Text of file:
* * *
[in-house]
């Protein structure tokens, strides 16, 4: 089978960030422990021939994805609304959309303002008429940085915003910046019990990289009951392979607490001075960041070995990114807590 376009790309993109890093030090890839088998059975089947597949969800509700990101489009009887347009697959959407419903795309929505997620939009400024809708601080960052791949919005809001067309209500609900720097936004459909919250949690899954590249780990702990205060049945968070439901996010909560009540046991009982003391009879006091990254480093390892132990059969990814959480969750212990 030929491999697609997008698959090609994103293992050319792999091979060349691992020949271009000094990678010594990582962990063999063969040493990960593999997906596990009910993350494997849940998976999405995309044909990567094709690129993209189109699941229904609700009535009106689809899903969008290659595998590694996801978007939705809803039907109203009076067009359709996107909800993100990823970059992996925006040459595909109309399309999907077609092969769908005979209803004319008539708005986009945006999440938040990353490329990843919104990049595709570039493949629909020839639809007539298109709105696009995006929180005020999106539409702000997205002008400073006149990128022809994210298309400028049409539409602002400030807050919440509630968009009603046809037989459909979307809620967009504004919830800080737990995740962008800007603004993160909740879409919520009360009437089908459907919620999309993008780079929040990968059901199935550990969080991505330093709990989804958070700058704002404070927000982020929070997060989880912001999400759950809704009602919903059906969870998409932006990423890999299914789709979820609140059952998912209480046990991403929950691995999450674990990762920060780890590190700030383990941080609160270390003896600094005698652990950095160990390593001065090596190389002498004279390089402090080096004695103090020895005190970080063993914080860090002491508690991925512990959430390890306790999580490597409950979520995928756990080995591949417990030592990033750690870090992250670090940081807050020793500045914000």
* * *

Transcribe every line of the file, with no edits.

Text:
[in-house]
């Protein structure tokens, strides 16, 4: 089978960030422990021939994805609304959309303002008429940085915003910046019990990289009951392979607490001075960041070995990114807590 376009790309993109890093030090890839088998059975089947597949969800509700990101489009009887347009697959959407419903795309929505997620939009400024809708601080960052791949919005809001067309209500609900720097936004459909919250949690899954590249780990702990205060049945968070439901996010909560009540046991009982003391009879006091990254480093390892132990059969990814959480969750212990 030929491999697609997008698959090609994103293992050319792999091979060349691992020949271009000094990678010594990582962990063999063969040493990960593999997906596990009910993350494997849940998976999405995309044909990567094709690129993209189109699941229904609700009535009106689809899903969008290659595998590694996801978007939705809803039907109203009076067009359709996107909800993100990823970059992996925006040459595909109309399309999907077609092969769908005979209803004319008539708005986009945006999440938040990353490329990843919104990049595709570039493949629909020839639809007539298109709105696009995006929180005020999106539409702000997205002008400073006149990128022809994210298309400028049409539409602002400030807050919440509630968009009603046809037989459909979307809620967009504004919830800080737990995740962008800007603004993160909740879409919520009360009437089908459907919620999309993008780079929040990968059901199935550990969080991505330093709990989804958070700058704002404070927000982020929070997060989880912001999400759950809704009602919903059906969870998409932006990423890999299914789709979820609140059952998912209480046990991403929950691995999450674990990762920060780890590190700030383990941080609160270390003896600094005698652990950095160990390593001065090596190389002498004279390089402090080096004695103090020895005190970080063993914080860090002491508690991925512990959430390890306790999580490597409950979520995928756990080995591949417990030592990033750690870090992250670090940081807050020793500045914000």